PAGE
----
The boy scrambled to his feet, glaring at Jane. He was all in navy-blue, his trousers tucked into Wellington boots; he had a short, thick neck and a strangely flat face, twisted now with ill temper.

“Look where ’ee’s goin’, can’t ’ee?” he snarled, the Cornish accent made ugly by anger. “Git outa me way.”

He jerked the bicycle upright, taking no heed of Jane; the pedal caught her ankle and she winced with pain.

“It wasn’t my fault,” she said, with some spirit, “You came rushing up without looking where you were going.”

Barney crossed to her in silence and helped her to her feet. The boy sullenly began picking up his spilled tins and slamming them back into the box. Jane picked one up to help. But as she reached it towards the box the boy knocked her hand away, sending the tin spinning across the quay.

“Leave ’n alone,” he growled.

“Look here,” Simon said indignantly, “there’s no need for that.”

“Shut y’ mouth,” said the boy shortly, without even looking up.

“Shut your own,” Simon said belligerently.

“Oh Simon, don’t,” Jane said unhappily. “If he wants to be beastly let him.” Her leg was stinging viciously, and blood trickled down from a graze on her knee. Simon looked at her flushed face, hearing the strain in her voice. He bit his lip.

The boy pushed his bicycle to lean against the pile of boxes, scowling at Barney as he jumped nervously out of the way; then rage suddenly snarled out of him again. “—off, the lot of ’ee,” he snapped; they had never heard the word he used, but the tone was unmistakable, and Simon went hot with resentment and clenched his fists to lunge forward. But Jane clutched him back, and the boy moved quickly to the edge of the quay and climbed down over the edge, facing them, the box of groceries in his arms. They heard a thumping, clattering noise, and looking over the edge they saw him lurching about in a rowing-dinghy. He untied its mooring-rope from a ring in the wall and began edging out through the other boats into the open harbour, standing up with one oar thrust down over the stern. Moving hastily and angrily, he clouted the dinghy hard against the side of one of the big fishing-boats, but took no notice. Soon he was out in open water, sculling rapidly, one-handed, and glaring back at them in sneering contempt.

As he did so they heard a clatter of feet moving rapidly over hollow wood from inside the injured fishing-boat. A small, wizened figure popped up suddenly from a hatch in the deck and waved its arms about in fury, shouting over the water towards the boy in a surprisingly deep voice.

The boy deliberately turned his back, still sculling, and the dinghy disappeared outside the harbour entrance, round the jutting wall.

The little man shook his fist, then turned towards the quay, leaping neatly from the deck of one boat to another, until he reached the ladder in the wall and climbed up by the children’s feet. He wore the inevitable navy-blue jersey and trousers, with long boots reaching up his legs.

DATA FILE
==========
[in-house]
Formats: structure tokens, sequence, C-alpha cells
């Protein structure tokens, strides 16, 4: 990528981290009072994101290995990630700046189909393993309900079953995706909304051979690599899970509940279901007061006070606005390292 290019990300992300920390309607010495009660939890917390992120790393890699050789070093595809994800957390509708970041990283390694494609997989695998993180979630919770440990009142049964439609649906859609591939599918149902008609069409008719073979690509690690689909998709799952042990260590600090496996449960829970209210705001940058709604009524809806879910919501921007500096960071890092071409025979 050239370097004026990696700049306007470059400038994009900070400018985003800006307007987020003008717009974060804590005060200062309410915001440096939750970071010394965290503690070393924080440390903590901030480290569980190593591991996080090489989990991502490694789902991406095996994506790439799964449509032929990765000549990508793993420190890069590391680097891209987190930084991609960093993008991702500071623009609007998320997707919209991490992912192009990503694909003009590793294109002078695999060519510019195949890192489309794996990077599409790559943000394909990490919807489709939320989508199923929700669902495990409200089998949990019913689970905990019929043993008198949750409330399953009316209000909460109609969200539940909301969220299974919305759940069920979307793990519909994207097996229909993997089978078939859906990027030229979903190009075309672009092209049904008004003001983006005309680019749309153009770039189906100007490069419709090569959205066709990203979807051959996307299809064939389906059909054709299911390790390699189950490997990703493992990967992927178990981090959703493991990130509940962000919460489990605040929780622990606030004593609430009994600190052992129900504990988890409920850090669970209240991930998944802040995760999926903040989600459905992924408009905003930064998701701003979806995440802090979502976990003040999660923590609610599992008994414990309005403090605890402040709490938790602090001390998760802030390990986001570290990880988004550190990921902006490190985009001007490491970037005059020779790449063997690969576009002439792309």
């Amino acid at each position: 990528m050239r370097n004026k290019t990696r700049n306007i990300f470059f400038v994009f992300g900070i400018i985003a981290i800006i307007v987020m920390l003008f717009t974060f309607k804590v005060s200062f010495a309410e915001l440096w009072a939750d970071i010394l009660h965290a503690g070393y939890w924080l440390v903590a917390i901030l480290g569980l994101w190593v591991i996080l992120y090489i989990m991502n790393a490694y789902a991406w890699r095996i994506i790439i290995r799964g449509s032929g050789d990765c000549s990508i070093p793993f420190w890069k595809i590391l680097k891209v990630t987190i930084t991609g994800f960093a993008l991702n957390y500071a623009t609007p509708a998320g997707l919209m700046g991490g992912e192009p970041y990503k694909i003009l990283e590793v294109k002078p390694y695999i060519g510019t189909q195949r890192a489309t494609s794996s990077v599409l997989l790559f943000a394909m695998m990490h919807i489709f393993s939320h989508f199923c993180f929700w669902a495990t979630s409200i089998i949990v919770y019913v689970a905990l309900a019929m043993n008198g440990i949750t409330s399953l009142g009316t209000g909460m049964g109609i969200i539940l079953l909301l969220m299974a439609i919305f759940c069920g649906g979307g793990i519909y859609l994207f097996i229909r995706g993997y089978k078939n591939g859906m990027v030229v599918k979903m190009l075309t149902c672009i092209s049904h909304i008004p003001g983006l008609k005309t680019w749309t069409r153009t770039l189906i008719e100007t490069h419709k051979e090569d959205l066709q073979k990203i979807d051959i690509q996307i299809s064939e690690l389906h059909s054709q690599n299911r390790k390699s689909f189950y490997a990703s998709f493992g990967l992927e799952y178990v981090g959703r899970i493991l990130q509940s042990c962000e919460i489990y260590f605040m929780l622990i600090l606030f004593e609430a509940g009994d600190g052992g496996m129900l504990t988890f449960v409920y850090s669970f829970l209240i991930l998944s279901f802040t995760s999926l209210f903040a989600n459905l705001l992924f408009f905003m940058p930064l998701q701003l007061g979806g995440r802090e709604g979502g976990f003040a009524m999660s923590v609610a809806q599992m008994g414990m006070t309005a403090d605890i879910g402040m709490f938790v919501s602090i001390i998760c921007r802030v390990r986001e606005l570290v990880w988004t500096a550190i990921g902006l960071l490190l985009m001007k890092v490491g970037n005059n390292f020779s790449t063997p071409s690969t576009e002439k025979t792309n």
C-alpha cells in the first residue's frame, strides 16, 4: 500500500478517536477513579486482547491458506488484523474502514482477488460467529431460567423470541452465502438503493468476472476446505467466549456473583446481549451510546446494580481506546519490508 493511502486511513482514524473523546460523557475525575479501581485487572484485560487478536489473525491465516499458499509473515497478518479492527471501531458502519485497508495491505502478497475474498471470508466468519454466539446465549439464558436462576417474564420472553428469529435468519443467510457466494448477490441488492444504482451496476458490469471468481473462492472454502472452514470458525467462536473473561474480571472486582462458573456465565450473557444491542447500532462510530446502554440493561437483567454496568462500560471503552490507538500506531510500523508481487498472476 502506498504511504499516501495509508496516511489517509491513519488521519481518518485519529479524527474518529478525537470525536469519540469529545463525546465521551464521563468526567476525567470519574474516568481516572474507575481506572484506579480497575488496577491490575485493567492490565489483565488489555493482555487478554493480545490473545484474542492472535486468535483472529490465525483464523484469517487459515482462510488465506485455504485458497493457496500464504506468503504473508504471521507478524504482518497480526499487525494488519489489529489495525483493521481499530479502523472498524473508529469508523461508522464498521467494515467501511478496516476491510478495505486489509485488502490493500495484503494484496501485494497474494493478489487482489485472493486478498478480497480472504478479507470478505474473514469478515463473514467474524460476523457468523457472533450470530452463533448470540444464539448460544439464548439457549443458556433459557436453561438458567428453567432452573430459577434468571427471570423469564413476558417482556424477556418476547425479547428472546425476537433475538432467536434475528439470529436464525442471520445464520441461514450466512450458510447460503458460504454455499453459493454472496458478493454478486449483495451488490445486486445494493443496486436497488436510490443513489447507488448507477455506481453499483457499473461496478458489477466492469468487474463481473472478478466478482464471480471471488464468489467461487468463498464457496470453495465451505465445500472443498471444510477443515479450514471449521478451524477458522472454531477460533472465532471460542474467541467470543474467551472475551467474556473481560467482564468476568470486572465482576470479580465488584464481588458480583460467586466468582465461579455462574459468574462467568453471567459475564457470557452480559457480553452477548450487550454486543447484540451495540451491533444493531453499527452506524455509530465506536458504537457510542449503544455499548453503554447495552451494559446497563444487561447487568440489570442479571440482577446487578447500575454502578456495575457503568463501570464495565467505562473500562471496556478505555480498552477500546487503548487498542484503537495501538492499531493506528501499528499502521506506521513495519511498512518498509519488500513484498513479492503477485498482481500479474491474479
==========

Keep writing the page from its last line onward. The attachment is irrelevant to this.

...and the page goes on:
“Clumsy young limb, that Bill ‘Oover,” he said crossly. “Wait’ll I catch ’n, that’s all, just wait,”

Then he seemed to realize that the children were more than just part of the quay. He grunted, flashing a quick glance at their tense faces, and the blood on Jane’s knee. “Thought I heard voices from below,” he said, more gently. “You been ’avin’ trouble with ’n?” He jerked his head out to sea.

“He knocked my sister over with his bike,” Simon said indignantly. “It was my fault really, I made her run into him, but he was beastly rude and he bashed Jane’s hand away and—and then he went off before I could hit him,” he ended lamely.

The old fisherman smiled at them. “Ah well, don’t ’ee take no count of ’n. He’m a bad lot, that lad, evil-tempered as they come and evil-minded with ut. You keep away from ’n.”

“We shall,” Jane said with feeling, rubbing her leg gingerly.

The fisherman clicked his tongue. “That’s a nasty old cut you got there, midear, you want to go and get ’n washed up. You’m on holiday here, I dessay.”

“We’re staying in the Grey House,” Simon said. “Up there on the hill,”

The fisherman glanced at him quickly, a flicker of interest passing over the impassive brown wrinkled face. “Are ’ee, then? I wonder maybe”—then he stopped short, strangely, as if he were quickly changing his mind about what he had been going to say. Simon, puzzled, waited for him to go on. But Barney, who had not been listening, turned round from where he had been peering over the edge of the quay.

“Is that your boat out there?”

The fisherman looked at him, half taken aback and half amused, as he would have looked at some small unexpected animal that barked. “That’s right, me ’andsome. The one I just come off.”

“Don’t the other fishermen mind you jumping over their boats?”

The old man laughed, a cheerful rusty noise. “I’d’n no other way to get ashore from there. Nobody minds you comin’ across their boat, so long’s you don’t mark ’er.”

“Are you going out fishing?”

“Not for a while, midear,” said the fisherman amiably, pulling a piece of dirty rag from his pocket and scrubbing at the oil-marks on his hands. “Go out with sundown, we do, and come back with the dawn.”

Barney beamed. “I shall get up early and watch you come in.”